Ramirez also recognizes that we have serious problems, environmental and human, that impede the pursuit of common good, and that “We are both the problem and the solution.” Nature can help us resolve this dilemma, he explains, because it “teaches, heals, and unites.” It even helps us understand and respect the many “others” we turn our backs on because it forces us to see “home waters through their eyes,” and consequently build pathways to greater “environmental and social justice.” Reflecting on the intersection of fly fishing, nature, and the human condition, Ramirez is inspired to “propose a new restorative justice ethic for how we choose to treat each other and the Earth. It is within our ability to hold ourselves accountable and find redemption in creating healing where hurt has been caused…. We are better than this, I hope.” As part of this ethic, Ramirez draws on the teachings of Indigenous peoples of North America who widely embraced common ground and “the importance of balancing individual liberty with collective responsibility,” an essential democratic ideal that continues to elude us today. Inspired by his experience and observations while hiking and fishing, he even proposes the adoption of a common “creed” and a set of shared principles including these two foundational beliefs:
Our Culture is one of Kindness and Courage; individual liberty balanced with collective
responsibility; individual and collective resilience, resourcefulness,
and resolve; and an
Our common interest is to live in such a manner as to promote the health of nature and
the best of human nature and to reject anything else.
Quinn Grover and Steve Ramirez make elegant and persuasive cases for the restorative power of nature and fly fishing for common ground. But I believe we still need more to repair the tears in our social fabric today. We need new approaches to leadership, both personal and collective, to better guide ourselves and others toward a more compassionate understanding of common ground and the corresponding behavior to move us there.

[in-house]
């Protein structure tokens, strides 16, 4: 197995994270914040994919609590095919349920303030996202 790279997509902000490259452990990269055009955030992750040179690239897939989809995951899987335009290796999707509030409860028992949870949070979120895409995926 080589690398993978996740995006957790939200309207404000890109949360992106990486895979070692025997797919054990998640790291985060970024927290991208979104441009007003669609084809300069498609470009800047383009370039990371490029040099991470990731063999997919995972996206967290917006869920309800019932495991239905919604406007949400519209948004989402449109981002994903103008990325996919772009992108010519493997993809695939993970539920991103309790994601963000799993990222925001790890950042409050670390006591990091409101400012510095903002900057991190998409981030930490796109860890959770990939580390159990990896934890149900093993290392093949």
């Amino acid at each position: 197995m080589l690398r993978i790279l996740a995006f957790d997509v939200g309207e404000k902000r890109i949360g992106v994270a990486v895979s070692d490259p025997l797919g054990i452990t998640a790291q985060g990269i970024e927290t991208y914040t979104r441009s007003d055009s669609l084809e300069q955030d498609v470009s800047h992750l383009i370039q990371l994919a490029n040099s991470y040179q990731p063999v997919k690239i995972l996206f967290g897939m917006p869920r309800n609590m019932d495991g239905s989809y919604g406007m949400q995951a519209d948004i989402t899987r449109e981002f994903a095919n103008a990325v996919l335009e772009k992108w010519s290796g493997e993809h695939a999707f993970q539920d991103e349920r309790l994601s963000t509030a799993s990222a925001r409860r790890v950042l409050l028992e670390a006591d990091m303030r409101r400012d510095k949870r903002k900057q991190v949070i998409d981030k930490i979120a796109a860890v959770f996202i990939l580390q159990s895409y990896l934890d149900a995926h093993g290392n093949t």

Fly fishing offers many principles and lessons about leadership, especially self-leadership. John Childress, in his excellent book and thorough examination of the subject, Fly Fishing for Leadership, underscores that fly fishing teaches character as well as competence, and that leadership, like fly fishing “starts and ends with heart.” Therein lies the key to self-understanding, and subsequently the motivation for healing, helping, learning, and changing, directed both within and toward others.
The literature of fly fishing overflows with references to this kind of self-leadership, self-understanding, personal confrontation, and renewal. For example, Thomas McGuane, in The Longest Silence: A Life in Fishing, describes how fly fishing and rivers “arouse greater reverberations within ourselves” and reveal “how to look at people, myself included.” Wayne Fields, in What the River Knows: An Angler in Midstream, reminds us that self-understanding also entails a face-off with self-doubt, vulnerability, and fear: “To sit by a river is to enjoy the fittest place for contemplation even as one awaits a struggle with whatever monster might reside within those depths.”
Educator and author Parker Palmer echoes this sentiment in Let Your Life Speak: Listening for Voice of Vocation. He asserts that “leading from within,” an often overlooked first step toward leading others and organizations, usually begins by battling our own insecurities and unresolved questions, our “shadow casting monsters.” Palmer warns us that “Our frequent failure as leaders to deal with our inner lives leaves too many individuals and institutions in the dark.” These are just a few of the writers and teachers who elucidate the intersection of self-understanding and self-leadership, a space often illuminated by the lessons of fly fishing and nature.